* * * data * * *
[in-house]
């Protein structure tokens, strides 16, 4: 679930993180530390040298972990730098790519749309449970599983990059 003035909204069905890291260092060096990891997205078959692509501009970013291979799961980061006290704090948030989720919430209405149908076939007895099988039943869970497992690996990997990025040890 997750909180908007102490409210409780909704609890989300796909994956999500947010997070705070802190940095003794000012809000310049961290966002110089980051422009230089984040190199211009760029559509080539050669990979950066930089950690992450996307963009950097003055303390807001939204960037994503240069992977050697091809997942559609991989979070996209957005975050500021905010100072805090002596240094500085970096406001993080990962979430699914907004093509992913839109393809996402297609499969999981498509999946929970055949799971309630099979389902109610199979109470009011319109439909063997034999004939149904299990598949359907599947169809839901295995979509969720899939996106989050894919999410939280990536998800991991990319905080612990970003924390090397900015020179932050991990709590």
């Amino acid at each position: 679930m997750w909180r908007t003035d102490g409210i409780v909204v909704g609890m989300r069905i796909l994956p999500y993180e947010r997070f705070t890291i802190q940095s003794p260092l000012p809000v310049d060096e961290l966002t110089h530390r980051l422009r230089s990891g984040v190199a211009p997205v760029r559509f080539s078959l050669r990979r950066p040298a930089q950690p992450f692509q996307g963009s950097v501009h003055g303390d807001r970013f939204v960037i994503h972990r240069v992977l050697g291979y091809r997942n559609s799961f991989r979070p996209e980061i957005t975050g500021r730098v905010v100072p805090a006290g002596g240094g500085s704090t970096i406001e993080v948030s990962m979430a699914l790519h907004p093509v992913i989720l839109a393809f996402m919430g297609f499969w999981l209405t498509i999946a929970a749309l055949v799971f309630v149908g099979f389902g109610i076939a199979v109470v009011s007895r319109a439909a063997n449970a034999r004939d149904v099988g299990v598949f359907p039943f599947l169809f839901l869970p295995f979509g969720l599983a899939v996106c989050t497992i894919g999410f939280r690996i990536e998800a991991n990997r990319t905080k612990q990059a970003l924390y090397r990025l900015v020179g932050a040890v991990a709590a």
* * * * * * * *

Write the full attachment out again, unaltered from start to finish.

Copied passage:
[in-house]
């Protein structure tokens, strides 16, 4: 679930993180530390040298972990730098790519749309449970599983990059 003035909204069905890291260092060096990891997205078959692509501009970013291979799961980061006290704090948030989720919430209405149908076939007895099988039943869970497992690996990997990025040890 997750909180908007102490409210409780909704609890989300796909994956999500947010997070705070802190940095003794000012809000310049961290966002110089980051422009230089984040190199211009760029559509080539050669990979950066930089950690992450996307963009950097003055303390807001939204960037994503240069992977050697091809997942559609991989979070996209957005975050500021905010100072805090002596240094500085970096406001993080990962979430699914907004093509992913839109393809996402297609499969999981498509999946929970055949799971309630099979389902109610199979109470009011319109439909063997034999004939149904299990598949359907599947169809839901295995979509969720899939996106989050894919999410939280990536998800991991990319905080612990970003924390090397900015020179932050991990709590």
């Amino acid at each position: 679930m997750w909180r908007t003035d102490g409210i409780v909204v909704g609890m989300r069905i796909l994956p999500y993180e947010r997070f705070t890291i802190q940095s003794p260092l000012p809000v310049d060096e961290l966002t110089h530390r980051l422009r230089s990891g984040v190199a211009p997205v760029r559509f080539s078959l050669r990979r950066p040298a930089q950690p992450f692509q996307g963009s950097v501009h003055g303390d807001r970013f939204v960037i994503h972990r240069v992977l050697g291979y091809r997942n559609s799961f991989r979070p996209e980061i957005t975050g500021r730098v905010v100072p805090a006290g002596g240094g500085s704090t970096i406001e993080v948030s990962m979430a699914l790519h907004p093509v992913i989720l839109a393809f996402m919430g297609f499969w999981l209405t498509i999946a929970a749309l055949v799971f309630v149908g099979f389902g109610i076939a199979v109470v009011s007895r319109a439909a063997n449970a034999r004939d149904v099988g299990v598949f359907p039943f599947l169809f839901l869970p295995f979509g969720l599983a899939v996106c989050t497992i894919g999410f939280r690996i990536e998800a991991n990997r990319t905080k612990q990059a970003l924390y090397r990025l900015v020179g932050a040890v991990a709590a």